We have loads of problems in this world that cause quite a bit of dissonance.  For instance, those of us who are Christian know we need to assist the poor, the dispossessed, the outcast, the least, the last and the lost.  We say it aloud to one another.  This is our formal belief.  Informally (the way things really are), we set up our structures and organizations to be, well, not poor-friendly.  I have noticed a trend to charge for VBS, for instance.  The costs can range according to region, but most of the time, it prices VBS out of a poor person’s pocketbook.  Yes, I know there are scholarships – but how available is that knowledge to the congregation?  Is there a social stigma that will go along with it?  Tacitly, in our heart of hearts, there are those among us that are happy that the poor can’t brush elbow with our kids.

Which brings me to the subject of honesty.  How can we set up a safe place for honesty?  Most of us that live in a dissonant state know that if people really knew what we believed and thought, we would be judged and found lacking.

So let’s be honest – we ALL have those thoughts.  We all have some thoughts and beliefs that are not quite up to the high and lofty ideals that we profess with out mouths.  We all are human.  None of us really and truly live up to all of our ideals.  Let’s be honest.  We are flawed.  I think it’s worse for us to not admit that brokenness than it is for us to not live up – to not be perfect.  Yep, that’s the up and down of it.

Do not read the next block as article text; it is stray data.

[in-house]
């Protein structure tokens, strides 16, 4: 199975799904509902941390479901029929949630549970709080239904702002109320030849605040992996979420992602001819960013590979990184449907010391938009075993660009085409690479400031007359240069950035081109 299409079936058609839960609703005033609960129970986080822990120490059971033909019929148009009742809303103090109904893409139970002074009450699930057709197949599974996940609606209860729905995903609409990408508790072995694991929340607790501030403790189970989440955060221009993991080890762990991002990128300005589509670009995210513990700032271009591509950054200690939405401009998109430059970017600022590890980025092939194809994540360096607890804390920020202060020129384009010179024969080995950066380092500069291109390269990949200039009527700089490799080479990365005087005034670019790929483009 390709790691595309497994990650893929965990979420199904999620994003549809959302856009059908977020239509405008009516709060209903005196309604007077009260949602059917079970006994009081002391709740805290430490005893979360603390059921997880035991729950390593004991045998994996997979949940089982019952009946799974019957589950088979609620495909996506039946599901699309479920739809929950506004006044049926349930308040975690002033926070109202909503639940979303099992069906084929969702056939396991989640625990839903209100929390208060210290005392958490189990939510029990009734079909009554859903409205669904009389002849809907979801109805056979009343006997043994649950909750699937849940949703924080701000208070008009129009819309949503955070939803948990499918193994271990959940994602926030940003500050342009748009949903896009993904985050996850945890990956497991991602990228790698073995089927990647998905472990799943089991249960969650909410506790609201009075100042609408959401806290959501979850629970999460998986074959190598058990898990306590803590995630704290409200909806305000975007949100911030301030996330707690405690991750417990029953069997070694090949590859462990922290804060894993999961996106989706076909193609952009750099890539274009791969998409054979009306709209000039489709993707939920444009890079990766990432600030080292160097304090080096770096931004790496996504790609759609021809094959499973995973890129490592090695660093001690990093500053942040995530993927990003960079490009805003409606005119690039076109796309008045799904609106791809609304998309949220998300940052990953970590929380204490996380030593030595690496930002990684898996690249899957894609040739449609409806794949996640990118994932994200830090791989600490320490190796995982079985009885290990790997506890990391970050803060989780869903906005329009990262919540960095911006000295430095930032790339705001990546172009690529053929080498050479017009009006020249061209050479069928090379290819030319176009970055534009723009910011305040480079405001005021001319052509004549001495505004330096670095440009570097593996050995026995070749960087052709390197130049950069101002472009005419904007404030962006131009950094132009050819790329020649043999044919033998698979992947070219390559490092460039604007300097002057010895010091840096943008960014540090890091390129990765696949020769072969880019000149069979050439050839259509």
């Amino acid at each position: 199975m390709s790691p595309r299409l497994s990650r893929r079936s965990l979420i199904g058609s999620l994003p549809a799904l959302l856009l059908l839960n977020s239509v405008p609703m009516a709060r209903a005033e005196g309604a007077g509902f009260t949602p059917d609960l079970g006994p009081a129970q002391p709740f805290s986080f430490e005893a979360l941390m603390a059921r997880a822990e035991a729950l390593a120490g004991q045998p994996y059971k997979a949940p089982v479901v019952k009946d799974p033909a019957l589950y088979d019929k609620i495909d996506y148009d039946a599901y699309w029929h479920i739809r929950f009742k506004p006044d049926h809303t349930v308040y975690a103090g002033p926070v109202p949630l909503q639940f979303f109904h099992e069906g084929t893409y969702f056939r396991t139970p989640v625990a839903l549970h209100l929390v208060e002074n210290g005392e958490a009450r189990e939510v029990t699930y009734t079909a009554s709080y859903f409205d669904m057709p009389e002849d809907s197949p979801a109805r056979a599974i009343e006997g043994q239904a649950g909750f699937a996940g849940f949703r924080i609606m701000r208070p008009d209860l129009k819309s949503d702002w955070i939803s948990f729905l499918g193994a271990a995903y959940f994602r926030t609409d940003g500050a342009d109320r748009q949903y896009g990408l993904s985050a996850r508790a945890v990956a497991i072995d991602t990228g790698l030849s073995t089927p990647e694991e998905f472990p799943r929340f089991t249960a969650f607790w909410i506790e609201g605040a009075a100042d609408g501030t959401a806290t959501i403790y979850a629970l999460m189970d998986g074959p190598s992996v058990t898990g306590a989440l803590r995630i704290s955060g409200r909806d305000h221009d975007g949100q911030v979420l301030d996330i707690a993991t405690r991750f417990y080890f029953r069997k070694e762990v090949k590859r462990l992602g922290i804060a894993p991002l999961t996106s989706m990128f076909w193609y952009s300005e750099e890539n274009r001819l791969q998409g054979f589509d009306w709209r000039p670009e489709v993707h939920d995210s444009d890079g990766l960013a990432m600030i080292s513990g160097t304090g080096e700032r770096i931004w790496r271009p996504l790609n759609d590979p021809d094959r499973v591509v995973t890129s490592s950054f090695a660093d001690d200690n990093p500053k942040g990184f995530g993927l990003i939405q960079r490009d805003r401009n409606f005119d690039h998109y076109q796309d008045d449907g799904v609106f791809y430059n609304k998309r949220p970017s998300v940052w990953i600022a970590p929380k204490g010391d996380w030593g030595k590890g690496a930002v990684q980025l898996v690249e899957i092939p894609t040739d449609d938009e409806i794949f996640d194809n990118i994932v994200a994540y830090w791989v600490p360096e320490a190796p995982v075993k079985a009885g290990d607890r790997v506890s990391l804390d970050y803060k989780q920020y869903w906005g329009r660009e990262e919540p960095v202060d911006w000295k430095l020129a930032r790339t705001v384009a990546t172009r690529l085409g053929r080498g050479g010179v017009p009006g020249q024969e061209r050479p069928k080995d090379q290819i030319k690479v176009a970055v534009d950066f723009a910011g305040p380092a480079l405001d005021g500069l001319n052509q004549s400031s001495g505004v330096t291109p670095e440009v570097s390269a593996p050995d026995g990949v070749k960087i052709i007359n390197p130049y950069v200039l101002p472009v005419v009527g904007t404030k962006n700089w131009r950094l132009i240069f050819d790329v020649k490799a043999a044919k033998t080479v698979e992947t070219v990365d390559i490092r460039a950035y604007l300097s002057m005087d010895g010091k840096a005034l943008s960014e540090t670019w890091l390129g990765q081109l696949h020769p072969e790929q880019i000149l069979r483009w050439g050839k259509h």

Wednesday, July 09, 2014

How to Have an Argument*

Now I know that not everyone is a Monty Python fan.  I think Monty Python is probably an acquired taste, rather like olives.  I really didn’t like the first bits of Monty Python I saw as a kid.  The rudeness and crudeness of the comedy just turned me off.  As an older teen and adult,   have developed a taste for  some of it (along with Greek olives but not green ones.  Yuck.) I now understand why some of their sketches are hilarious  -- they stretch the ridiculous so very far that your reality just breaks.